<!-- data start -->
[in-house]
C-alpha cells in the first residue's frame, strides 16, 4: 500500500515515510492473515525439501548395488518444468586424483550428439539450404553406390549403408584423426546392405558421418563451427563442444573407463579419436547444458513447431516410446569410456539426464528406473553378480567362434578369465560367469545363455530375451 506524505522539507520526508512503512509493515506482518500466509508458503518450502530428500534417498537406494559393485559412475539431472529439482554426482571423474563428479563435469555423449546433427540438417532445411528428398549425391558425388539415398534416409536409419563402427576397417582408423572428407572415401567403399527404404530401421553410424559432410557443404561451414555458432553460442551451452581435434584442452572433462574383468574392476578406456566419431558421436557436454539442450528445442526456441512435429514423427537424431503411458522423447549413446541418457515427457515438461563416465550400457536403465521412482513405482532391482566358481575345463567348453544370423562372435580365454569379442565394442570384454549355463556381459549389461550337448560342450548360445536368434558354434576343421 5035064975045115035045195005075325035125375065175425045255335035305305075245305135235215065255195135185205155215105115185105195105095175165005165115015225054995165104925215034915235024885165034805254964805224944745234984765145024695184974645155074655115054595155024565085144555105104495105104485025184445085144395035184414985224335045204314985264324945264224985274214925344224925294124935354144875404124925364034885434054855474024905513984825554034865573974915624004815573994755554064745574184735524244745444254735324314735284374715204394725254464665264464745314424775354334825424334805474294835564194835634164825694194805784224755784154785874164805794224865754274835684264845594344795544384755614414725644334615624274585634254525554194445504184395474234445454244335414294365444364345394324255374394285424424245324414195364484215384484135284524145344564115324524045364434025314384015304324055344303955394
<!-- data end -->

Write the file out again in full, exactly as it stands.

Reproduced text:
[in-house]
C-alpha cells in the first residue's frame, strides 16, 4: 500500500515515510492473515525439501548395488518444468586424483550428439539450404553406390549403408584423426546392405558421418563451427563442444573407463579419436547444458513447431516410446569410456539426464528406473553378480567362434578369465560367469545363455530375451 506524505522539507520526508512503512509493515506482518500466509508458503518450502530428500534417498537406494559393485559412475539431472529439482554426482571423474563428479563435469555423449546433427540438417532445411528428398549425391558425388539415398534416409536409419563402427576397417582408423572428407572415401567403399527404404530401421553410424559432410557443404561451414555458432553460442551451452581435434584442452572433462574383468574392476578406456566419431558421436557436454539442450528445442526456441512435429514423427537424431503411458522423447549413446541418457515427457515438461563416465550400457536403465521412482513405482532391482566358481575345463567348453544370423562372435580365454569379442565394442570384454549355463556381459549389461550337448560342450548360445536368434558354434576343421 5035064975045115035045195005075325035125375065175425045255335035305305075245305135235215065255195135185205155215105115185105195105095175165005165115015225054995165104925215034915235024885165034805254964805224944745234984765145024695184974645155074655115054595155024565085144555105104495105104485025184445085144395035184414985224335045204314985264324945264224985274214925344224925294124935354144875404124925364034885434054855474024905513984825554034865573974915624004815573994755554064745574184735524244745444254735324314735284374715204394725254464665264464745314424775354334825424334805474294835564194835634164825694194805784224755784154785874164805794224865754274835684264845594344795544384755614414725644334615624274585634254525554194445504184395474234445454244335414294365444364345394324255374394285424424245324414195364484215384484135284524145344564115324524045364434025314384015304324055344303955394